[Mh] Termos MeSH primário: Asclepias
Borboletas/crescimento & desenvolvimento
Herbivoria
[Mh] Termos MeSH secundário: Animais
Borboletas/química
Feminino
Larva/crescimento & desenvolvimento
Lipídeos/análise
Masculino
Especificidade da Espécie
[Pt] Tipo de publicação:COMPARATIVE STUDY; JOURNAL ARTICLE; RESEARCH SUPPORT, U.S. GOV'T, NON-P.H.S.
[Nm] Nome de substância:
0 (Lipids)
[Em] Mês de entrada:1711
[Cu] Atualização por classe:171126
[Lr] Data última revisão:
171126
[Sb] Subgrupo de revista:IM
[Da] Data de entrada para processamento:170930
[St] Status:MEDLINE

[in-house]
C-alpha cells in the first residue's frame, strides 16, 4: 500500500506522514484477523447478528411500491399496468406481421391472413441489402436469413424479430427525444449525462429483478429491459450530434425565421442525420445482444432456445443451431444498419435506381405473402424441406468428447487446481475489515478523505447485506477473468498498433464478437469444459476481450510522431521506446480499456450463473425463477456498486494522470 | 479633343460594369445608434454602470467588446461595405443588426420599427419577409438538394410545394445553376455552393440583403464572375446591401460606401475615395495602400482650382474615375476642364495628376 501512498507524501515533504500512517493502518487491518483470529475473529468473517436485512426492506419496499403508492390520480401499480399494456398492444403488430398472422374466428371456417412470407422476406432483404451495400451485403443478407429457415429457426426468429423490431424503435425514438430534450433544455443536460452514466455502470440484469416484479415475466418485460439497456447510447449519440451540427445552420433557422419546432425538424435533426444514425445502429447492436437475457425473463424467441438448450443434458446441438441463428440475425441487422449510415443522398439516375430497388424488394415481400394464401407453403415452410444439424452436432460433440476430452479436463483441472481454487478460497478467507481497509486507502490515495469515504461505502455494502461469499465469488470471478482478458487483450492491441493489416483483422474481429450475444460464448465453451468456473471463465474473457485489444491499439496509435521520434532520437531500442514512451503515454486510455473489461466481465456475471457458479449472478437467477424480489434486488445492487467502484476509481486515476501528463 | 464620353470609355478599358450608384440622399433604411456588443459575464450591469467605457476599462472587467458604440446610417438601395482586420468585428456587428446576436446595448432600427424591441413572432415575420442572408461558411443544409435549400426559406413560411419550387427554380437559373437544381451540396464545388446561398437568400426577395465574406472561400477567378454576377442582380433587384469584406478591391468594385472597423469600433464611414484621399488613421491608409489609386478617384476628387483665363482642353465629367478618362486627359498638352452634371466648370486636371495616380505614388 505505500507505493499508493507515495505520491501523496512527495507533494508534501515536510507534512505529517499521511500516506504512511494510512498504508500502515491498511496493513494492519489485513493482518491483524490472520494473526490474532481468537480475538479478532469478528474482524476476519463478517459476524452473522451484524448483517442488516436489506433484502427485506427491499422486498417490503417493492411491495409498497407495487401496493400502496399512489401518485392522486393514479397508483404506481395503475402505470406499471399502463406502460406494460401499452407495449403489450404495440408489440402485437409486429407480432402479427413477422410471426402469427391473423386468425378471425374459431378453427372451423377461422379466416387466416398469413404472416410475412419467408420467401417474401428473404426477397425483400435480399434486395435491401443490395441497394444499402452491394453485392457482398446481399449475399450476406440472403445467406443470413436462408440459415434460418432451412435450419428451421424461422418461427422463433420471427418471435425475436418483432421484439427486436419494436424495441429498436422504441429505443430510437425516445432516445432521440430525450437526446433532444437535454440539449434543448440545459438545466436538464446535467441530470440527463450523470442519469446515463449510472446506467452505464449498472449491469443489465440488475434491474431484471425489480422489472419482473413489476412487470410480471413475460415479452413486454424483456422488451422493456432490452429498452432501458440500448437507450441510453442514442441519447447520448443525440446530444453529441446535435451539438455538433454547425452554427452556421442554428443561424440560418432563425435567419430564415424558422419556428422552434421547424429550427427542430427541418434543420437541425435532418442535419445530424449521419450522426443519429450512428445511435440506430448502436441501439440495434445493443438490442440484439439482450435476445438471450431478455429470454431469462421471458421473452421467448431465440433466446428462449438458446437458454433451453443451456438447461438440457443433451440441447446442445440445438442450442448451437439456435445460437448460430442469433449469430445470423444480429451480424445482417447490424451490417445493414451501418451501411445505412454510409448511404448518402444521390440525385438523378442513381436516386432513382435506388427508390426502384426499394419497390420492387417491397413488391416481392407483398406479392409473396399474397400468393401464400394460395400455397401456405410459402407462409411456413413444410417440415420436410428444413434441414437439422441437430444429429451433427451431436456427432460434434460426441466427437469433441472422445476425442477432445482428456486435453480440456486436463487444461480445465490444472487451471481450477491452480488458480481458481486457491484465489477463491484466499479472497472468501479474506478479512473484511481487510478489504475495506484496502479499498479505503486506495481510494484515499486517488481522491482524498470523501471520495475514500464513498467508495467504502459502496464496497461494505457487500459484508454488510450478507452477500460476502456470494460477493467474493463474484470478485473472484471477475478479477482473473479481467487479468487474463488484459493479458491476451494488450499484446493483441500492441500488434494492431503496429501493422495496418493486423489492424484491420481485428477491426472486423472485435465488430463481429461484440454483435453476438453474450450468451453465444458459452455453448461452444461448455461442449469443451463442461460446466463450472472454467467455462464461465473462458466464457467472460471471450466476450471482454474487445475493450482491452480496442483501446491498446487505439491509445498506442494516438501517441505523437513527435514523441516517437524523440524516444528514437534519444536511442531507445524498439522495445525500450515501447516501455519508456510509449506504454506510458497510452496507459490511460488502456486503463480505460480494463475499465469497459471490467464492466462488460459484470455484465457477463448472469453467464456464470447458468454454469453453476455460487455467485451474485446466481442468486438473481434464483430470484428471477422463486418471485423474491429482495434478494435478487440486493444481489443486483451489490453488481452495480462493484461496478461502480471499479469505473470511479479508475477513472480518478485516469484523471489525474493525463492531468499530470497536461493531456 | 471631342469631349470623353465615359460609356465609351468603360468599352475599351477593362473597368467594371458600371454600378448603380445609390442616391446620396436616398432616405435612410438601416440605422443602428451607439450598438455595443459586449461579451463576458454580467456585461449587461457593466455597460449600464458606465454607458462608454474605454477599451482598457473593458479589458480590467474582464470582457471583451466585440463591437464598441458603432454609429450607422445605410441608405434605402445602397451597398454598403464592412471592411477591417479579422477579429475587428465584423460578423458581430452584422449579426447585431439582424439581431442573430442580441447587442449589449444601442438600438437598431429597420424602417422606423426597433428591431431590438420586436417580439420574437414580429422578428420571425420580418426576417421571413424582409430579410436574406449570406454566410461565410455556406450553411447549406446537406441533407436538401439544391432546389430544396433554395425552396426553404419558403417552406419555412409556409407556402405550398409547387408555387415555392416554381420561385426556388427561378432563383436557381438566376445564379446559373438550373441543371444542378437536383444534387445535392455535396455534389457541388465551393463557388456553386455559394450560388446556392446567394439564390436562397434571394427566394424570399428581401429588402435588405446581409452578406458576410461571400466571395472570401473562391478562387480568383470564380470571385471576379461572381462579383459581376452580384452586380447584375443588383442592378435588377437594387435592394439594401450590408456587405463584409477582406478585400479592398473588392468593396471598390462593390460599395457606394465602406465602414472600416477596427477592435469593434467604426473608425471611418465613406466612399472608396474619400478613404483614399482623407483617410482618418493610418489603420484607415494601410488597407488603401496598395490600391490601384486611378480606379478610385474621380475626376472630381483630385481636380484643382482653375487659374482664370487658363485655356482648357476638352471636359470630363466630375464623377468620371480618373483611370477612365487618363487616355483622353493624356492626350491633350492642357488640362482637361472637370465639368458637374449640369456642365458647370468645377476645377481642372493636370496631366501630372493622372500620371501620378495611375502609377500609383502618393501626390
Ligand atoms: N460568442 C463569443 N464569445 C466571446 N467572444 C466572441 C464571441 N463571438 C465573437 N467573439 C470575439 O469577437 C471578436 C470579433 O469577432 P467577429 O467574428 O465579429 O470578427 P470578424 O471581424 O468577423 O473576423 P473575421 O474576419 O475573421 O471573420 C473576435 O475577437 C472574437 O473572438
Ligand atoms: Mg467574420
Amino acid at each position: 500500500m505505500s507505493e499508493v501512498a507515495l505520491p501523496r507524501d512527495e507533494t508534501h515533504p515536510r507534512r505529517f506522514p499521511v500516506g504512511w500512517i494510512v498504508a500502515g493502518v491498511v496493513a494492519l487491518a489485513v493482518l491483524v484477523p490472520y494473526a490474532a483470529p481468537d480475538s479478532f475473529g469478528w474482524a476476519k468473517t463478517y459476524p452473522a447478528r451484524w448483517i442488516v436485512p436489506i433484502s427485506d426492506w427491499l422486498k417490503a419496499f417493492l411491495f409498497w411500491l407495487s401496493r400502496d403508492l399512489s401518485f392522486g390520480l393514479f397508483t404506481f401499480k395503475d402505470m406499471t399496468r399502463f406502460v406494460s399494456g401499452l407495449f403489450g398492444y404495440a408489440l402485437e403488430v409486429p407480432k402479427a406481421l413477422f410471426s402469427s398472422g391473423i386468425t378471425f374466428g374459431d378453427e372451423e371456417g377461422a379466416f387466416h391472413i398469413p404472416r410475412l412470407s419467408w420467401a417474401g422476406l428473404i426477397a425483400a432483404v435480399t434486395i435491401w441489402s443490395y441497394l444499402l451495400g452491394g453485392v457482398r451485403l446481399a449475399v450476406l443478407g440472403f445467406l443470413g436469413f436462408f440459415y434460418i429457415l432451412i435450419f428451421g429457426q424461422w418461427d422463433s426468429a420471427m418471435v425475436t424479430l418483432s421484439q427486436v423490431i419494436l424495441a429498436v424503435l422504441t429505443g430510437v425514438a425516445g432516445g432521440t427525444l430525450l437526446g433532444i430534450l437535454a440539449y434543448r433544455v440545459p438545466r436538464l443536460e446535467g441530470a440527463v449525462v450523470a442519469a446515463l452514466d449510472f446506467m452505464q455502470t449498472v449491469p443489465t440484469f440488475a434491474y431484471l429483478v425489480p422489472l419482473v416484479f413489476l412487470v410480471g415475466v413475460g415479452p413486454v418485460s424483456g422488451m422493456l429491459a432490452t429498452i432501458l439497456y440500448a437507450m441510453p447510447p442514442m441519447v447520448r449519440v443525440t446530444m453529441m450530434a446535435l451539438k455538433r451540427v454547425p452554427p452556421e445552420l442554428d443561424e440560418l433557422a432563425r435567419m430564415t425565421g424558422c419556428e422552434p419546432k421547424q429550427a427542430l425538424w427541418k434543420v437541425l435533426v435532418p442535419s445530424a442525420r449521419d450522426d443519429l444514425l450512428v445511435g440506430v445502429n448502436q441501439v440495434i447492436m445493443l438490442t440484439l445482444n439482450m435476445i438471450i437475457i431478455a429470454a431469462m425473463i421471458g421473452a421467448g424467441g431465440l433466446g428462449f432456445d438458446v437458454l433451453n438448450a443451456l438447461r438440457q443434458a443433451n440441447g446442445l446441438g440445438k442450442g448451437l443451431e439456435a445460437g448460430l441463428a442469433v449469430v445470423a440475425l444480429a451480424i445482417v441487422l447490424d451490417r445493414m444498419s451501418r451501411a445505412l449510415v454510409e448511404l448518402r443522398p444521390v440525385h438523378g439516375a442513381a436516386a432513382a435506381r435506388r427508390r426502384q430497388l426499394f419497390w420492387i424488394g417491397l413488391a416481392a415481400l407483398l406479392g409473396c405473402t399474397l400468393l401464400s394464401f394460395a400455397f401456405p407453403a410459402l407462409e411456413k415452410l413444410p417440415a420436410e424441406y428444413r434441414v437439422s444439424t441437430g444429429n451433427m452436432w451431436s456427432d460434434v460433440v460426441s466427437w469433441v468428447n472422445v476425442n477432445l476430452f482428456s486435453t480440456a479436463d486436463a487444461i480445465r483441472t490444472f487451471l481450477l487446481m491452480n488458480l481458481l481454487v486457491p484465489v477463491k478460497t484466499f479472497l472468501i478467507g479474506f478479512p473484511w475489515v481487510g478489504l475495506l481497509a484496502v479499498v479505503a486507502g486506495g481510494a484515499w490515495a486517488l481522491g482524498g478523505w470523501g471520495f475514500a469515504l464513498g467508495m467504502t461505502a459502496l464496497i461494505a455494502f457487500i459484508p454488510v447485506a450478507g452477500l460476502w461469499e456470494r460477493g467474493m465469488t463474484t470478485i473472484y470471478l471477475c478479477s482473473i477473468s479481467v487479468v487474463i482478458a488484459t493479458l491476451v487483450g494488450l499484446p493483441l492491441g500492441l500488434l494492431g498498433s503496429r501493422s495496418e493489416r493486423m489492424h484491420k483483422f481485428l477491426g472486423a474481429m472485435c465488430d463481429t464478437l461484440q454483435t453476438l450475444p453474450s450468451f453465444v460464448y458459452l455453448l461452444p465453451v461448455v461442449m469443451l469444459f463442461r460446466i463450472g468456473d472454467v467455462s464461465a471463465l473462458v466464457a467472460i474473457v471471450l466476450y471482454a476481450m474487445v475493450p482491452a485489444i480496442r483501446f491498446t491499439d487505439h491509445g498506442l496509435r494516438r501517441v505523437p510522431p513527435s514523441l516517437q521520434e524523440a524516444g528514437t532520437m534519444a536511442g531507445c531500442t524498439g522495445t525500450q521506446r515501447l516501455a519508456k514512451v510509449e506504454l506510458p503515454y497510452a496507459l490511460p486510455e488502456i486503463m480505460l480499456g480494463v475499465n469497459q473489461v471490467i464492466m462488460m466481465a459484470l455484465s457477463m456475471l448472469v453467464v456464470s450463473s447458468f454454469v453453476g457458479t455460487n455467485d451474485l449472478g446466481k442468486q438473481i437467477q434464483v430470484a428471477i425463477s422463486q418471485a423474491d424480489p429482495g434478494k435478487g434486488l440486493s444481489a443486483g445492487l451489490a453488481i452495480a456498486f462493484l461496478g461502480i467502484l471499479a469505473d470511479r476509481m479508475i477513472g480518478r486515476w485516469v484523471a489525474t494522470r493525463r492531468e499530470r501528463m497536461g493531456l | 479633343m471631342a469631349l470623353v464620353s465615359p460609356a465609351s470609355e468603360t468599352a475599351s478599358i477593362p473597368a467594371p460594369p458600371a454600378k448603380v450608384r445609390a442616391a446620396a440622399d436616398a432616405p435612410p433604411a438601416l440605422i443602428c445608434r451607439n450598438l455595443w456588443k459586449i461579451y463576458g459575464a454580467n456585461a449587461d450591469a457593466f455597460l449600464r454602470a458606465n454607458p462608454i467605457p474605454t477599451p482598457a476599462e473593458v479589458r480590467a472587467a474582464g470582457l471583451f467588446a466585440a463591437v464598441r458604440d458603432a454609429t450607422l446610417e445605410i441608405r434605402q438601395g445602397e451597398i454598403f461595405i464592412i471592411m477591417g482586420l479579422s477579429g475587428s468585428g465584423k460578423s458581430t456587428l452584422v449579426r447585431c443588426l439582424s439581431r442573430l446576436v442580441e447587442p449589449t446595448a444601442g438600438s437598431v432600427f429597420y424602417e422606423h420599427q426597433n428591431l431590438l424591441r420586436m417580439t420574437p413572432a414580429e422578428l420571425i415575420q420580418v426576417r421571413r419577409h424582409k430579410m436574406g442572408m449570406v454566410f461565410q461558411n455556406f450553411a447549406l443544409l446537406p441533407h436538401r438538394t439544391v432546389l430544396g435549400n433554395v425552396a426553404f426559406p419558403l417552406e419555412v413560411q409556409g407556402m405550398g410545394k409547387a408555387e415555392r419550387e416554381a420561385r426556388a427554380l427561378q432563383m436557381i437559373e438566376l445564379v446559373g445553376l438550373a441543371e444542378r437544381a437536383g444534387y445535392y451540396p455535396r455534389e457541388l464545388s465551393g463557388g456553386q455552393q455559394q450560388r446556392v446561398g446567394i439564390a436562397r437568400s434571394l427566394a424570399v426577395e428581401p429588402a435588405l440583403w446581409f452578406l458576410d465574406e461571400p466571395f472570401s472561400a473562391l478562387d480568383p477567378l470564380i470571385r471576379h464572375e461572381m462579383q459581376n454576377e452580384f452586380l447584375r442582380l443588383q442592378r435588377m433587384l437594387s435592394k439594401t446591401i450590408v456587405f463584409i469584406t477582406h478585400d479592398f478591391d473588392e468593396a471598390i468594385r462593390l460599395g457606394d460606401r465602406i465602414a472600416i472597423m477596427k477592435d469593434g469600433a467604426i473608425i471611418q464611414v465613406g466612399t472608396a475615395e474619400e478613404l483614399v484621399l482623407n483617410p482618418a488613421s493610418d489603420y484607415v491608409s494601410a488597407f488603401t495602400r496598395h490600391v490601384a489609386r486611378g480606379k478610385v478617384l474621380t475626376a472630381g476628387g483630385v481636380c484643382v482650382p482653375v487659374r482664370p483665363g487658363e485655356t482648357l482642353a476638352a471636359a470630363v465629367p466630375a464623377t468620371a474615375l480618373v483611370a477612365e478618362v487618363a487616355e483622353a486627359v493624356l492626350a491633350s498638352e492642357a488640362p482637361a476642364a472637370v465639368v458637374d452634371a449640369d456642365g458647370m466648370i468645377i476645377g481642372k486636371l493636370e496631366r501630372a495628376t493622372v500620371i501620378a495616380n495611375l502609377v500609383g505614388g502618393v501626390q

[do] DOI:10.1093/ee/nvx137


  3 / 131 MEDLINE  
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[PMID]:28708851
[Au] Autor:Pleasants JM; Zalucki MP; Oberhauser KS; Brower LP; Taylor OR; Thogmartin WE
[Ad] Endereço:Department of Ecology, Evolution and Organismal Biology, Iowa State University, Ames, Iowa, United States of America.
[Ti] Título:Interpreting surveys to estimate the size of the monarch butterfly population: Pitfalls and prospects.
[So] Source:PLoS One;12(7):e0181245, 2017.
[Is] ISSN:1932-6203
[Cp] País de publicação:United States
[La] Idioma:eng